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Buying life insurance is about as fun as doing the laundry or getting your driver’s license renewed. However, having life insurance coverage is absolutely essential. And when you begin to consider buying a policy, you’ll need to start by answering the age-old question: “How do you choose between term vs whole life insurance?”
There’s no right or wrong answer to the question of whether term life insurance or whole life insurance is best — it depends on your means and your needs. But we’ve put together this guide to help you understand the differences so you can decide whether term life or whole life is right for you.
Picking a term life or whole life policy is only possible if you know how these two types of life insurance work. Once you understand how they function and their pros and cons, you can move forward with a plan and lock in life insurance coverage that works for you.
Term life insurance is one of the main types of life insurance, and it offers a death benefit for a preset period or term, usually 10 to 30 years. You’ll pay a fixed premium for the amount of coverage you want during that time, but your heirs won’t receive anything if you die after your term life policy period ends. Term life insurance is also sometimes referred to as pure life insurance because it’s just insurance without a savings or investment component.
Most term life policies come in two forms — level term or decreasing term. Level term policies (also known as level premium policies) have the same death benefit for the duration of the term, whereas decreasing term life policies offer a lower death benefit as time goes on.
Whole life insurance is the other main type of life insurance — it aims to last your whole life, no matter how old you are when you die. While this means you could be paying premiums on your policy for many more years than term life, your monthly premium amount locks in at the beginning of your policy and never changes.
You’ll also build cash value that you can borrow against, thanks to the savings component of whole life policies, and many whole life companies pay dividends as well. It may even be possible to use the cash value from your policy to pay your whole life premiums.
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Let’s take a look at the key differences between term life insurance and whole life insurance:
Term life insurance Whole life insurance Policy length 10 to 30 years Your life span Fixed premiums Yes Yes Builds cash value No Yes Potential for dividends No Yes Cost Less expensive More expensive Available with no medical exam Sometimes, depending on the provider No The advantages of term life insurance include:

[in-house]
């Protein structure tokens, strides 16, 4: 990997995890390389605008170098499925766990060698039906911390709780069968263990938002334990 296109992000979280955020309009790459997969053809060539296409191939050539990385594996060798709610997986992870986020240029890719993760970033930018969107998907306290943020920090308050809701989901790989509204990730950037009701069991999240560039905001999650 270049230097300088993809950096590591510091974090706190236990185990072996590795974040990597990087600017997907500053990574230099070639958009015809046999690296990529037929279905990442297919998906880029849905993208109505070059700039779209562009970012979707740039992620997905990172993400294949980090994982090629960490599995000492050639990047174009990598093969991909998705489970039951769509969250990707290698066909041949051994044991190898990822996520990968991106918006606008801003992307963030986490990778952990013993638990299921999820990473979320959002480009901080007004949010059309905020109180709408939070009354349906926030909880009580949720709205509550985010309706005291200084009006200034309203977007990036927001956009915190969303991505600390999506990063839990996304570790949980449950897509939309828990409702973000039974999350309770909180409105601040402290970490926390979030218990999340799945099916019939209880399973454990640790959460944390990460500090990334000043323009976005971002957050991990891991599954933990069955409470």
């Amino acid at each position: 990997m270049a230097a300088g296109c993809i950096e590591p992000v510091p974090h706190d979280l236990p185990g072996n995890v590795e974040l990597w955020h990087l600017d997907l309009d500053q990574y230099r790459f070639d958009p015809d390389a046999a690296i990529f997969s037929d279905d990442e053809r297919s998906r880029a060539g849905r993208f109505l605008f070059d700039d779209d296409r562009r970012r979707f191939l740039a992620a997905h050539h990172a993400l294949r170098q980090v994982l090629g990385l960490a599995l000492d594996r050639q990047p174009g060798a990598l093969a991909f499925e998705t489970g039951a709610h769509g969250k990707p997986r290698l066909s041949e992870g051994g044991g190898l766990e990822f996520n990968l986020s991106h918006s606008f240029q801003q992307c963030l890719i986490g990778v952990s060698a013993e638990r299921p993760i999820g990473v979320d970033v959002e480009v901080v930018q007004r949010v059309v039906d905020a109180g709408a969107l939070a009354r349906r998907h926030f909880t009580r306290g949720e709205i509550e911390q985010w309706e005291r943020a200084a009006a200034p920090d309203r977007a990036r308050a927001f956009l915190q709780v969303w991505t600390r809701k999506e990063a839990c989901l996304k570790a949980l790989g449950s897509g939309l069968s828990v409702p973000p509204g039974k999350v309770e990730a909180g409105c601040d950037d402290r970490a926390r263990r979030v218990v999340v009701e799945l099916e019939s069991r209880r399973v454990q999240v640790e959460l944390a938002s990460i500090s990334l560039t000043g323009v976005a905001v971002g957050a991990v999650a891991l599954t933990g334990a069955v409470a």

Premiums can be incredibly low Policyholders can choose their own policy period Easily purchased online Premiums are fixed for the length of the term May be convertible or renewable depending on your policy But there are also a few disadvantages of term life insurance:
Only lasts for a limited time No cash value On the other hand, these are the advantages of whole life insurance:
Build cash value you can borrow against or withdraw Guaranteed death benefit for your heirs provided you keep up with premiums And the disadvantages of whole life insurance include:
Premiums can cost 10x (or more) when compared to a term life insurance policy Mediocre returns for the amount you pay in when compared to other potential investments Click here to compare life insurance plans for free using Policygenius.
You’ve probably noticed the main advantage of whole life by now — your death benefit is guaranteed no matter how long you live, provided you pay your premiums for life. With that being said, the major downside of whole life insurance is the higher cost. By and large, you can expect to pay at least 10 times more for whole life insurance than you would for term life coverage in the same amount.
While the cost of life insurance overall varies dramatically depending on your age, how much coverage you want, the term of your policy, your health and other factors, we priced out coverage with several life insurance companies to create a comparison study.
Here’s what a 40-year-old woman or man in excellent health could expect to pay for a whole life or term life policy worth $250,000 or $500,000. The figures below are estimates and will vary based on your insurance provider, your age, your health and other factors:
$250,000 in term life insurance, 20-year policy $500,000 in term life insurance, 20-year policy $250,000 in whole life insurance $500,000 in whole life insurance 40-year-old woman in excellent health Starting at $20 per month Starting at $33 per month Starting at $263 per month Starting at $522 per month 40-year-old man in excellent health Starting at $23 per month Starting at $42 per month Star
Term life insurance vs. whole life insurance: Which is best for you?
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